MORNINGTON fisherman Neville Hutchins was in a sombre mood last week when he found out legislation to ban commercial netting in Port Phillip had been passed in the Parliament.
“We knew it was coming but Dalton [his brother and fishing business partner] and I are very disappointed. Our customers are ropeable and I don’t think many of them will vote Labor in future.”
More than 2500 people have signed his petition in the past year calling on the government to reverse its decision.
The brothers are fourth generation peninsula fishermen with George Hutchins arriving at Mt Martha in the 1850s and several other family members working the waters off the southern peninsula and Mornington in the 1800s through till now.
But it will be the end of the line for the Hutchins when they hand back their fishing licences as the government phases out commercial net fishing by 2022.
And a fifth generation Hutchins will never get the chance to carry on the family business – Dalton’s 16-year-old son Scott.
Neville Hutchins is also disappointed about the way the government intends to compensate Port Phillip’s 43 commercial licence holders, only 27 of who are active (he and Dalton have one each that costs $4500 a year).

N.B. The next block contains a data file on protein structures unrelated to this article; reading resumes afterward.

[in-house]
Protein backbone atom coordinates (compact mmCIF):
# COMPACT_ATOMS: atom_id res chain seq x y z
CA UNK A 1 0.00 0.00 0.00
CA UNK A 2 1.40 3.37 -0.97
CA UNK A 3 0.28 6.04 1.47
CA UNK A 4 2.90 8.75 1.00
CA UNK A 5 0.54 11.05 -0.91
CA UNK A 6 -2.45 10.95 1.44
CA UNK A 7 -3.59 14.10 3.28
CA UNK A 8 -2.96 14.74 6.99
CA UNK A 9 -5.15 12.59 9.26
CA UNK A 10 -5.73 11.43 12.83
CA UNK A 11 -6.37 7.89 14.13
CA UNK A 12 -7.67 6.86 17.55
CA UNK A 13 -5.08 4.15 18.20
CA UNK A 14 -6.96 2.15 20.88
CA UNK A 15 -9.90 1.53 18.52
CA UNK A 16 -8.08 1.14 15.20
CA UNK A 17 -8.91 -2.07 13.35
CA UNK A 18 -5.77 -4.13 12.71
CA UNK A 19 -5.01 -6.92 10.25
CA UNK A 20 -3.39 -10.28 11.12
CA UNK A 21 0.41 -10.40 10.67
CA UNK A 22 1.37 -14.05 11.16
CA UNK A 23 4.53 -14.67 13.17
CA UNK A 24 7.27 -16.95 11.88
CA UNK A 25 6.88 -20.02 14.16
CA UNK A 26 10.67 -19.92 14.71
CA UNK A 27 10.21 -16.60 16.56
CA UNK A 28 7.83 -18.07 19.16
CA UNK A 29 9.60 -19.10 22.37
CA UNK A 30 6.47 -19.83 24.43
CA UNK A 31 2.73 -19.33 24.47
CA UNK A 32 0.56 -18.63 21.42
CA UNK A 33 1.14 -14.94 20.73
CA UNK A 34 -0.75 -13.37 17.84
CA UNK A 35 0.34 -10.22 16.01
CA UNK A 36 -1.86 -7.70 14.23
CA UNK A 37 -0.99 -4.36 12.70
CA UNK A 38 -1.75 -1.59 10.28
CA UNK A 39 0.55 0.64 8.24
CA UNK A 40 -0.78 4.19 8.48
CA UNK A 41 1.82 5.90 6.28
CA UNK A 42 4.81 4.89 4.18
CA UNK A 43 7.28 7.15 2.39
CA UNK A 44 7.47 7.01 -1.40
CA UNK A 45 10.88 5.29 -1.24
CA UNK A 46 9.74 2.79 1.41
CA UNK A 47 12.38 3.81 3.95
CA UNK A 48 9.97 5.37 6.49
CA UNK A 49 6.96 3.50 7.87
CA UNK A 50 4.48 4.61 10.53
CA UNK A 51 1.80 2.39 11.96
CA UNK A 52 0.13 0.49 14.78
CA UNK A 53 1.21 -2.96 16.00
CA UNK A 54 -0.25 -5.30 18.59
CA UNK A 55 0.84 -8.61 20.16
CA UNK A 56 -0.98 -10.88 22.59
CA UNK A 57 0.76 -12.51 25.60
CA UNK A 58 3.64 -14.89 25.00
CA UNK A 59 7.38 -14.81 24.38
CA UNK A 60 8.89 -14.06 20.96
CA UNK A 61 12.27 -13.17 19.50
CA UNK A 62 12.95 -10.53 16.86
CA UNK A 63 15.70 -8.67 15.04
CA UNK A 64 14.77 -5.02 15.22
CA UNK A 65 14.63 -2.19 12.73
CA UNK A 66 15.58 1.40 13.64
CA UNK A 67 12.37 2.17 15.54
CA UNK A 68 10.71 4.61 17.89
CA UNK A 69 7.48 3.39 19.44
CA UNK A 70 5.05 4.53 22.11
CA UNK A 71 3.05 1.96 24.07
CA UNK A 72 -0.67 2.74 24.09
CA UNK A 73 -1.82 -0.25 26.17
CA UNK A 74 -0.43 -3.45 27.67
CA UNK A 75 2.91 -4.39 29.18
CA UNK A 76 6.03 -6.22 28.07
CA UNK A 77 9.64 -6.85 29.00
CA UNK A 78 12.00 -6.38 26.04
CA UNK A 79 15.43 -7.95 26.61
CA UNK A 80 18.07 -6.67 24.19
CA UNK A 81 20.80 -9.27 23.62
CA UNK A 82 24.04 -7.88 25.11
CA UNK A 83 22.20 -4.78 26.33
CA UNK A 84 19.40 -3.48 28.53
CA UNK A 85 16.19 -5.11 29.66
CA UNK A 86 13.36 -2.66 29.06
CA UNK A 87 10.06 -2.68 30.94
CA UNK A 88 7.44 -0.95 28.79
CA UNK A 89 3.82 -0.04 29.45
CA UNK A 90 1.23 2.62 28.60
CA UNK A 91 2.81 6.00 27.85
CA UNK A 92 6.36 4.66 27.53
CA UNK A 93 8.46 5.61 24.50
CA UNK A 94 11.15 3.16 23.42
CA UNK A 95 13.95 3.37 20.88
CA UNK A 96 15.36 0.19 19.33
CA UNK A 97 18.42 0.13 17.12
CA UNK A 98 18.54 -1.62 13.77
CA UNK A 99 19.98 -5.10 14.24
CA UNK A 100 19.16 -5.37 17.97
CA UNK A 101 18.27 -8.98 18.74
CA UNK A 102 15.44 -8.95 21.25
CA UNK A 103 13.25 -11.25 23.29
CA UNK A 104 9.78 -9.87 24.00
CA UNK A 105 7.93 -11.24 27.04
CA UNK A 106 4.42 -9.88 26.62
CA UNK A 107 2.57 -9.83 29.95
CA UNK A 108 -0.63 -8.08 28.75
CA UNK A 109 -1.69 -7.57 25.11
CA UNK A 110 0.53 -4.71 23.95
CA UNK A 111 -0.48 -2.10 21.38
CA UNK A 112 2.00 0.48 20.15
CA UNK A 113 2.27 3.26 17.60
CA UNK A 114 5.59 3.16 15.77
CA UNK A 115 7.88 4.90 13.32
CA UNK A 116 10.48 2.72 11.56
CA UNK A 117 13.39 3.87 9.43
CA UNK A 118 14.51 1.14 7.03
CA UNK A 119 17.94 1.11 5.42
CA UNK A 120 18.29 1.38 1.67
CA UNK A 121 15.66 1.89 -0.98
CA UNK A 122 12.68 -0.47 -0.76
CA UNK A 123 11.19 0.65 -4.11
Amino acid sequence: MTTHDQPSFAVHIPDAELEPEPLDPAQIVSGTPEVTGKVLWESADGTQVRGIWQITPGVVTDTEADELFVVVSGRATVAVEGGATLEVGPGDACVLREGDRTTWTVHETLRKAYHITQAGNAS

“The licence has to be renewed every April and the government will remove 10 per cent of the value of a licence for every year we renew,” he said. This would mean many licence holders giving up fishing well before 2022.
A question mark hangs over over compensation for the Hutchins fish shop on Fishermans Beach, Mornington, where the brothers sell about 10 tonne of fresh snapper, whiting, salmon, garfish and mullet each year taken between Olivers Hill at Frankston and Safety Beach. An earlier version of the shop was built in 1890.
Neville Hutchins said licence compo would be based on the “three worst years” of the past five years of catches.
He said when the government banned net fishing in Western Port just before the 2006 election, “we received $2000 each”.
“The net ban hasn’t made any difference to fish stocks in Western Port and it won’t in Port Phillip,” he said.
However, there was a thriving black market for Western Port fish and the same would happen in Port Phillip with amateur fishers selling their catch, he said.
There will be a shortage of local bait for amateur fishers. “There’s a bloke working out of Williamstown who takes about 100 tonne a year of pilchards and white bait [anchovies] so that goes,” he said.
And what will the Hutchins brothers do after handing over their licences? “I can’t speak for Dalton, but I’m 64 next birthday. I know nothing except fishing. Perhaps I’ll sit on the beach and remember the good times.”